The UK has strengthened the industrial grouping behind its Tempest future combat air system (FCAS) programme, with new agreements reached with seven companies.

Detailed on 20 July, the development concerns Bombardier Belfast, Collins Aerospace Systems, GE Aviation UK, GKN Aerospace, Martin-Baker, Qinetiq and Thales UK.


Source: BAE Systems

UK’s future combat air system effort centres on Tempest

The selected companies will support the work of Team Tempest – a collaboration between airframer BAE Systems and engine maker Rolls-Royce, plus the UK arms of radar and electronic warfare specialist Leonardo and weapons producer MBDA.

“We are seeking opportunities to widen the Team Tempest project and bring in the very best of UK capability and expertise, from both inside and outside of defence,” says Dave Holmes, manufacturing director for BAE Systems Air. “Tempest is becoming a truly national endeavor,” he adds.

“Collectively, the [seven] companies will look to support more than 60 technology demonstration activities which are currently under way,” BAE says.

The new arrangements will draw on Bombardier Belfast’s experience in manufacturing complex composite aerostructures, while Collins Aerospace Systems is to provide “advanced actuation capabilities”. GE Aviation UK’s role will focus on supporting power and avionics and human-machine interface needs, with GKN Aerospace involved in the development of “materials, processes and manufacturing technologies”.

Martin-Baker’s role will centre on ejection seats, Qinetiq is to support test and evaluation activities, and Thales UK will support development of the future air system’s underpinning “digital ecosystem”.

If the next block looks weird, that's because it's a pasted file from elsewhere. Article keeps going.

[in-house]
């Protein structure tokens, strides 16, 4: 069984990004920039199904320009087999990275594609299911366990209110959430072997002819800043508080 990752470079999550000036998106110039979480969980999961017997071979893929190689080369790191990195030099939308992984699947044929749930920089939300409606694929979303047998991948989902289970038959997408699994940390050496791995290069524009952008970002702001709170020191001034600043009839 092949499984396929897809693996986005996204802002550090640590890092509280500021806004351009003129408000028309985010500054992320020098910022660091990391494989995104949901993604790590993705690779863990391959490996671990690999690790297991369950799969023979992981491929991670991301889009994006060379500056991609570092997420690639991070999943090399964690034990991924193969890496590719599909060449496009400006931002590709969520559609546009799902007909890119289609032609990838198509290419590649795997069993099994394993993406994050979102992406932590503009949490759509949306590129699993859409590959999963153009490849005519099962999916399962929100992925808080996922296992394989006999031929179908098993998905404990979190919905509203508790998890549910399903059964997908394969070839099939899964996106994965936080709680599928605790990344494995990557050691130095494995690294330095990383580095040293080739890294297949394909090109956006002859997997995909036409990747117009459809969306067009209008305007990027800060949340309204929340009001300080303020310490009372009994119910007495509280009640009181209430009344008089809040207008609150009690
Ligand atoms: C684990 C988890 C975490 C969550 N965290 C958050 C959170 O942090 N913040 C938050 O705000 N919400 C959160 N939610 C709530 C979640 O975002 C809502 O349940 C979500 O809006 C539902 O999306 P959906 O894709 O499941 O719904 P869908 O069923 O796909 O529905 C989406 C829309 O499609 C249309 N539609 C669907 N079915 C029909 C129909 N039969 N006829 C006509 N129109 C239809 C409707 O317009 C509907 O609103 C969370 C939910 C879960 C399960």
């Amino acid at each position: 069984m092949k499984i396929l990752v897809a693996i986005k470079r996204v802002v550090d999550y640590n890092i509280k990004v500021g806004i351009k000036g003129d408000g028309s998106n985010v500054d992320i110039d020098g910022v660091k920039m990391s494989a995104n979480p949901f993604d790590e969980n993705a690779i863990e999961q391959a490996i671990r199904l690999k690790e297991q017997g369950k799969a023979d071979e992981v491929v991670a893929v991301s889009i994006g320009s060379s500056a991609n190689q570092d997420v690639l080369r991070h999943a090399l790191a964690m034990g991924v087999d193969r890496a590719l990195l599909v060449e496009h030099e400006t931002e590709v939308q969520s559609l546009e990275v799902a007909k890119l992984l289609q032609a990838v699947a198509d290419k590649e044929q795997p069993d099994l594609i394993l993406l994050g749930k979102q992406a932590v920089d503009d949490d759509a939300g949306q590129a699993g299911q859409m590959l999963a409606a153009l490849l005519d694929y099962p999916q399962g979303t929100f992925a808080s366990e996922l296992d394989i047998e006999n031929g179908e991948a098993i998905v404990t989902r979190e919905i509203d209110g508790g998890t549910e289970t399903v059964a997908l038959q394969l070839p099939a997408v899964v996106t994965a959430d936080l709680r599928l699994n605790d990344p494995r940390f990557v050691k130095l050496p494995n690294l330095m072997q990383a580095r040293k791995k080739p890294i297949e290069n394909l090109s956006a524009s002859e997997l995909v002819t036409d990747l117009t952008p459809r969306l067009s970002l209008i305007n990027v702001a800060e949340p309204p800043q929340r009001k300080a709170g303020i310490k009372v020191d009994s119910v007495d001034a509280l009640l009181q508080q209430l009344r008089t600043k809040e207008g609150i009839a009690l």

Meanwhile, Saab also will establish a new UK FCAS hub in support of the effort, as part of a £50 million ($63 million) investment linked to Sweden’s involvement in the Tempest programme.

Stockholm in July 2019 signed a memorandum of understanding with the UK to co-operate on the activity.

“Combat Air is a key component of Sweden’s defence policy and it is defined as a national security interest. Saab’s FCAS strategy ensures that the technology is in place to support a long term future air capability and also to support continuous upgrades of Gripen E for decades to come,” says chief executive Micael Johansson.

“Saab took the decision to create a new FCAS centre so that we can further develop the close working relationship with the other FCAS industrial partners and the UK Ministry of Defence. This emphasises the importance of both FCAS and the United Kingdom to Saab’s future.”

In a half-year results statement issued on 17 July, Saab indicated that during the period its partnership with the UK had “intensified and new studies were conducted”.